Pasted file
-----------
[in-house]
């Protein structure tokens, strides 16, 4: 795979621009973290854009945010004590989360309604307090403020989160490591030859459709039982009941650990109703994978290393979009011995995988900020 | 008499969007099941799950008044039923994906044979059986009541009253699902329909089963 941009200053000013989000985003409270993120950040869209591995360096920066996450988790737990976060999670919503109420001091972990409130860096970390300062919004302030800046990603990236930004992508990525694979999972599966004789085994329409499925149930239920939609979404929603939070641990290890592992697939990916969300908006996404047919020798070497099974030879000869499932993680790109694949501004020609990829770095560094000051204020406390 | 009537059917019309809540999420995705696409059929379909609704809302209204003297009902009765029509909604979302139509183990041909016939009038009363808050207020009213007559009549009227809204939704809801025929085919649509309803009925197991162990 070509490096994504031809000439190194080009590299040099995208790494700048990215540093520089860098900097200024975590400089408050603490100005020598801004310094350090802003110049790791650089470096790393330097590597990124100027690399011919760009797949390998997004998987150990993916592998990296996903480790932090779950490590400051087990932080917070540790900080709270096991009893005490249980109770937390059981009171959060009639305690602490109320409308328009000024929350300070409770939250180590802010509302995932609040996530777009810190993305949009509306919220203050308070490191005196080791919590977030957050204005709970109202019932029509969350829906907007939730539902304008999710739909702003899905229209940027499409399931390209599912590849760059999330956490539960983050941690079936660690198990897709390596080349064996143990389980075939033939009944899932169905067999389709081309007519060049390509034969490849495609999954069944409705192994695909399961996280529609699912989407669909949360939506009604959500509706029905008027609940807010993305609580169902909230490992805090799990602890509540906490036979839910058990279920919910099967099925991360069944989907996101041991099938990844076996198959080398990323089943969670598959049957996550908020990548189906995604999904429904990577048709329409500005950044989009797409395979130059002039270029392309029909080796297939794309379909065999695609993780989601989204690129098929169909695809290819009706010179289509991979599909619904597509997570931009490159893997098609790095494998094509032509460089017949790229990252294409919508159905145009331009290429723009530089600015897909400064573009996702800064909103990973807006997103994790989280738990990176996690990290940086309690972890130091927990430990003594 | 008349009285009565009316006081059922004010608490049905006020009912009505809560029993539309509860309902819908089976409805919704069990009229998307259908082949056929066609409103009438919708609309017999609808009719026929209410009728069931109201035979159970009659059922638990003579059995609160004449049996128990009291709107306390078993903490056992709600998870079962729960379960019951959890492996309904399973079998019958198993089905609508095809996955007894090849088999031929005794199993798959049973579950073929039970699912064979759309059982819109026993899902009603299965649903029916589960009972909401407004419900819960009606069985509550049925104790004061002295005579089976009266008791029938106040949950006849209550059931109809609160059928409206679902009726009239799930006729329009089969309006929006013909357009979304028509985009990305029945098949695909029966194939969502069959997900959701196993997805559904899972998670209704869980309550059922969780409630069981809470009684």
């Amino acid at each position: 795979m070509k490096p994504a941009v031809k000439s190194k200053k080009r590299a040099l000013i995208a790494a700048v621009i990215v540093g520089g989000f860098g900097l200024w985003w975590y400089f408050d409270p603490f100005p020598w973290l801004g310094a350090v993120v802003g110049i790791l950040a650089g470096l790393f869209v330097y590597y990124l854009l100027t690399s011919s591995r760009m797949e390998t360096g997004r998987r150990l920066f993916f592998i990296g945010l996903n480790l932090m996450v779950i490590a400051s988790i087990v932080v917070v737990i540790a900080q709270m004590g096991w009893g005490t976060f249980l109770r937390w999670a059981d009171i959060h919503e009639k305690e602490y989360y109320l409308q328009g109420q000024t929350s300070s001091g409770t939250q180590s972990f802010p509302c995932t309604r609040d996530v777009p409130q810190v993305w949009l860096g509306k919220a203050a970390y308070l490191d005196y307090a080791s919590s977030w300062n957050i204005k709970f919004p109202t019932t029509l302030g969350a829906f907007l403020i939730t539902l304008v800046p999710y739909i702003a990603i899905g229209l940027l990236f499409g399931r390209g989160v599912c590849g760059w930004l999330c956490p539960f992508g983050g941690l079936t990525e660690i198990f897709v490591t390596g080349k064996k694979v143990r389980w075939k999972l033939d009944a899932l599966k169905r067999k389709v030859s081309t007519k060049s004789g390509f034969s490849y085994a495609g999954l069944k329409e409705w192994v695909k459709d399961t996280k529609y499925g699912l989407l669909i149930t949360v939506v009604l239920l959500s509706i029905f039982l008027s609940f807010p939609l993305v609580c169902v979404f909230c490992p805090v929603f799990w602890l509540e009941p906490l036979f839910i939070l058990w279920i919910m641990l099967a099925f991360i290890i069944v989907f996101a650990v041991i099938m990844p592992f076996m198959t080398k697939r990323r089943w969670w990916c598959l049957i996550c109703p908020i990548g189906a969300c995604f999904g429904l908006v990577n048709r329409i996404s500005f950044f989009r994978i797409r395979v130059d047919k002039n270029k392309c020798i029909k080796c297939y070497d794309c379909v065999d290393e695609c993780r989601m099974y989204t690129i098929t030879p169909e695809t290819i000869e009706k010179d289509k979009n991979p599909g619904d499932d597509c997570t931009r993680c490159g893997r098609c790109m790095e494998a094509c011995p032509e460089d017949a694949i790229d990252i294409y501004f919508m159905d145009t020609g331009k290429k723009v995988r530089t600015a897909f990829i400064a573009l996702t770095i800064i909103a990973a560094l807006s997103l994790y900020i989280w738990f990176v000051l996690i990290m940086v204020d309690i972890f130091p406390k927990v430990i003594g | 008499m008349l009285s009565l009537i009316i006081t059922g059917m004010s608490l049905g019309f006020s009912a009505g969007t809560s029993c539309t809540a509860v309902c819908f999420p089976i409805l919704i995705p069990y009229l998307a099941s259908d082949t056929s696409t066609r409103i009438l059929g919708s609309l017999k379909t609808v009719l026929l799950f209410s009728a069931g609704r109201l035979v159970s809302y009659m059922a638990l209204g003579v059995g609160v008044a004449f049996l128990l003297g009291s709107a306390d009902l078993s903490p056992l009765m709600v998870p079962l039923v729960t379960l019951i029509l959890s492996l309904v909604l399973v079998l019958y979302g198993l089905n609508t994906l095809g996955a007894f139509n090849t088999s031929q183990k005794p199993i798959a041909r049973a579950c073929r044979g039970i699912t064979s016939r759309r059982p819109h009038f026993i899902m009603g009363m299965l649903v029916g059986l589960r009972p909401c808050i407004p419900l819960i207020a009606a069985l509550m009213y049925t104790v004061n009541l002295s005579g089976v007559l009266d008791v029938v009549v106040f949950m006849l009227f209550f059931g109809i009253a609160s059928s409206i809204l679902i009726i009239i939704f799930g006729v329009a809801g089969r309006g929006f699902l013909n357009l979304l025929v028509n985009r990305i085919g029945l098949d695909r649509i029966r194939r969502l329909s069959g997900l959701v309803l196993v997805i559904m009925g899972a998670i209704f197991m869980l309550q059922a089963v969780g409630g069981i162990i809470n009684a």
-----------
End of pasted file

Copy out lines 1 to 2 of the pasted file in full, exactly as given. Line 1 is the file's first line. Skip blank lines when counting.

[in-house]
């Protein structure tokens, strides 16, 4: 795979621009973290854009945010004590989360309604307090403020989160490591030859459709039982009941650990109703994978290393979009011995995988900020 | 008499969007099941799950008044039923994906044979059986009541009253699902329909089963 941009200053000013989000985003409270993120950040869209591995360096920066996450988790737990976060999670919503109420001091972990409130860096970390300062919004302030800046990603990236930004992508990525694979999972599966004789085994329409499925149930239920939609979404929603939070641990290890592992697939990916969300908006996404047919020798070497099974030879000869499932993680790109694949501004020609990829770095560094000051204020406390 | 009537059917019309809540999420995705696409059929379909609704809302209204003297009902009765029509909604979302139509183990041909016939009038009363808050207020009213007559009549009227809204939704809801025929085919649509309803009925197991162990 070509490096994504031809000439190194080009590299040099995208790494700048990215540093520089860098900097200024975590400089408050603490100005020598801004310094350090802003110049790791650089470096790393330097590597990124100027690399011919760009797949390998997004998987150990993916592998990296996903480790932090779950490590400051087990932080917070540790900080709270096991009893005490249980109770937390059981009171959060009639305690602490109320409308328009000024929350300070409770939250180590802010509302995932609040996530777009810190993305949009509306919220203050308070490191005196080791919590977030957050204005709970109202019932029509969350829906907007939730539902304008999710739909702003899905229209940027499409399931390209599912590849760059999330956490539960983050941690079936660690198990897709390596080349064996143990389980075939033939009944899932169905067999389709081309007519060049390509034969490849495609999954069944409705192994695909399961996280529609699912989407669909949360939506009604959500509706029905008027609940807010993305609580169902909230490992805090799990602890509540906490036979839910058990279920919910099967099925991360069944989907996101041991099938990844076996198959080398990323089943969670598959049957996550908020990548189906995604999904429904990577048709329409500005950044989009797409395979130059002039270029392309029909080796297939794309379909065999695609993780989601989204690129098929169909695809290819009706010179289509991979599909619904597509997570931009490159893997098609790095494998094509032509460089017949790229990252294409919508159905145009331009290429723009530089600015897909400064573009996702800064909103990973807006997103994790989280738990990176996690990290940086309690972890130091927990430990003594 | 008349009285009565009316006081059922004010608490049905006020009912009505809560029993539309509860309902819908089976409805919704069990009229998307259908082949056929066609409103009438919708609309017999609808009719026929209410009728069931109201035979159970009659059922638990003579059995609160004449049996128990009291709107306390078993903490056992709600998870079962729960379960019951959890492996309904399973079998019958198993089905609508095809996955007894090849088999031929005794199993798959049973579950073929039970699912064979759309059982819109026993899902009603299965649903029916589960009972909401407004419900819960009606069985509550049925104790004061002295005579089976009266008791029938106040949950006849209550059931109809609160059928409206679902009726009239799930006729329009089969309006929006013909357009979304028509985009990305029945098949695909029966194939969502069959997900959701196993997805559904899972998670209704869980309550059922969780409630069981809470009684």